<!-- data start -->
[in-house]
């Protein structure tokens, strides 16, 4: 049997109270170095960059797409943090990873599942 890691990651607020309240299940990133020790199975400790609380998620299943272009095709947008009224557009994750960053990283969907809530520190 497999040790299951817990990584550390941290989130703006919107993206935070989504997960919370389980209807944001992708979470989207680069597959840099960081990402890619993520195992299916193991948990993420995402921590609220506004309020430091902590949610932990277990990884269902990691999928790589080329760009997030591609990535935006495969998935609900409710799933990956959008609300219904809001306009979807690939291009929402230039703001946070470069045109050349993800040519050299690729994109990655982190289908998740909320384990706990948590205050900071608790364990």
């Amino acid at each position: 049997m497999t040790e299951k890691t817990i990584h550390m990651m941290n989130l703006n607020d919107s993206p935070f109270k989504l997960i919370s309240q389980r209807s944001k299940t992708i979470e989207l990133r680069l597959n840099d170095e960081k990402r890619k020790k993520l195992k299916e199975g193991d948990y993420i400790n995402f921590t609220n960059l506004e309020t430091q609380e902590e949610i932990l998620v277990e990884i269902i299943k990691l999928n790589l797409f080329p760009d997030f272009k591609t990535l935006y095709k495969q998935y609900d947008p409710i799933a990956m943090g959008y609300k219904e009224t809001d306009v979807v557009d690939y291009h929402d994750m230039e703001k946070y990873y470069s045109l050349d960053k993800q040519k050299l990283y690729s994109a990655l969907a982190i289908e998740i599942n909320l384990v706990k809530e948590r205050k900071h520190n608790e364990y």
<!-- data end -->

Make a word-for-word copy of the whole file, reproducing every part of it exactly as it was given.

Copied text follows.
[in-house]
């Protein structure tokens, strides 16, 4: 049997109270170095960059797409943090990873599942 890691990651607020309240299940990133020790199975400790609380998620299943272009095709947008009224557009994750960053990283969907809530520190 497999040790299951817990990584550390941290989130703006919107993206935070989504997960919370389980209807944001992708979470989207680069597959840099960081990402890619993520195992299916193991948990993420995402921590609220506004309020430091902590949610932990277990990884269902990691999928790589080329760009997030591609990535935006495969998935609900409710799933990956959008609300219904809001306009979807690939291009929402230039703001946070470069045109050349993800040519050299690729994109990655982190289908998740909320384990706990948590205050900071608790364990």
């Amino acid at each position: 049997m497999t040790e299951k890691t817990i990584h550390m990651m941290n989130l703006n607020d919107s993206p935070f109270k989504l997960i919370s309240q389980r209807s944001k299940t992708i979470e989207l990133r680069l597959n840099d170095e960081k990402r890619k020790k993520l195992k299916e199975g193991d948990y993420i400790n995402f921590t609220n960059l506004e309020t430091q609380e902590e949610i932990l998620v277990e990884i269902i299943k990691l999928n790589l797409f080329p760009d997030f272009k591609t990535l935006y095709k495969q998935y609900d947008p409710i799933a990956m943090g959008y609300k219904e009224t809001d306009v979807v557009d690939y291009h929402d994750m230039e703001k946070y990873y470069s045109l050349d960053k993800q040519k050299l990283y690729s994109a990655l969907a982190i289908e998740i599942n909320l384990v706990k809530e948590r205050k900071h520190n608790e364990y």